These are all healthy and necessary developments for rebuilding the labour movement. But they are not sufficient. The socialist movement is unfortunately, to a great extent, in disarray. Except for a few groups like the SWL most left formations have collapsed or become reduced to rumps of a few individuals. Some of these still describe themselves as “movements” or “parties” though they comprise a mere handful of middle class persons disconnected from the working masses.

The unfolding period requires a reinvigoration of the socialist movement. The need for comradely debates, theorization of the current situation, concrete interventions within the working class movement, and building non-sectarian organisations of cadres cannot be overemphasized at this point in time. These would require consistent generation and circulation of revolutionary literature, organising educational activities such as symposiums regularly, mass meetings, and creating an atmosphere in which, while we might disagree, we could still work together.

It is not unusual to find activists raining abuses on the trade unions for all the failures of the labour movement. Definitely a great deal of condemnation could correctly be made against the trade union bureaucracy. But, if most of these activists and groups are half as self-critical as they are critical, it would be quite clear that they deserve as much if not more condemnation.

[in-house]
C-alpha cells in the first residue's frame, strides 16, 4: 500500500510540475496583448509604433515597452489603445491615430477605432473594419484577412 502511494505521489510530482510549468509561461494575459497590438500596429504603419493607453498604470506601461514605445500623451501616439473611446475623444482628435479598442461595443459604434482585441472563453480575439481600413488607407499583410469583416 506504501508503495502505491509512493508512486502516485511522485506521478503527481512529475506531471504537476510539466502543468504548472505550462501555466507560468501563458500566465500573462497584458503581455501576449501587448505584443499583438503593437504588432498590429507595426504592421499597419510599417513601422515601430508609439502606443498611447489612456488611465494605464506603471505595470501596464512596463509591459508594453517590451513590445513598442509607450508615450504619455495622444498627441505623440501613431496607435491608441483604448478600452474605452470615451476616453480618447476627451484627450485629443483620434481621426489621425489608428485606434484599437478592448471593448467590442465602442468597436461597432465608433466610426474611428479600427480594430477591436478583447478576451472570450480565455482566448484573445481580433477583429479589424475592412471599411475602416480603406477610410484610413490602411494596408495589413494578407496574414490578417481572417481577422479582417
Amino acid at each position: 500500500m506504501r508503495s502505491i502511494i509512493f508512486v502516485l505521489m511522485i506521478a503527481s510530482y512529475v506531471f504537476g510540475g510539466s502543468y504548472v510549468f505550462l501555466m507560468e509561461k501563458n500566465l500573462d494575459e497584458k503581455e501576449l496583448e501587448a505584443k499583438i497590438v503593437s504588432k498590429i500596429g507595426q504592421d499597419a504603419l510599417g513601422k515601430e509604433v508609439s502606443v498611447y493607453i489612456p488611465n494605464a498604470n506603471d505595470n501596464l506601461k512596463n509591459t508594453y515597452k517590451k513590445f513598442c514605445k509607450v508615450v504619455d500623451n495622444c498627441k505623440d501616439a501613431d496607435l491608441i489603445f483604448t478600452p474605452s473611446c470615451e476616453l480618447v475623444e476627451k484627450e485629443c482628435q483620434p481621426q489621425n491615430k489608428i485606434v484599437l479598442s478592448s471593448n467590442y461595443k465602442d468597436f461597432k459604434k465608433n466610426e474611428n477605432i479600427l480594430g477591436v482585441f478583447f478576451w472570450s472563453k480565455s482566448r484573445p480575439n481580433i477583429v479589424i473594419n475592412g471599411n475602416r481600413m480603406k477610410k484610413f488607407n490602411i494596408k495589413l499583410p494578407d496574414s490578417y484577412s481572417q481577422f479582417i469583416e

Socialist Worker will continue to boldly point out ideological and political shortcomings of the trade unions’ leaderships, to working class-people at each point in time, without losing sight of the need to work with the unions as the primary organisations of workers.

Within this broad picture of the revival of the labour movement and the revitalisation of the Left, re-founding a party of the working people is of the essence. It is quite doubtful that LP can be reclaimed now, without major compromises that will defeat the aim of making it a party of workers in truth and in deed. It is pertinent in our view, for the NLC and TUC to rather consider the establishment of a new and genuinely working class party, built from below, on the shoulders and in the minds of working class-people.

The recent resolution of the NLC organs to revive its national political commission with political committees in the states is a step in the right direction. We must however avoid a major pitfall of the recent past where both NLC and TUC each had its own political commission. At both national and state levels, the labour political committees must encompass NLC, TUC, and radical civil society with the socialist movement at its core not as a right, but as responsibility won with consistent work within the mass of toiling people and their organisations.

As the honeymoon period which APC appears to enjoy with a sizeable number of the “electorate” begins to lose steam, the future of Nigeria rests on the extent to which we urgently address the challenge of returning back to the founding principles of our movement which are struggle, solidarity and socialism!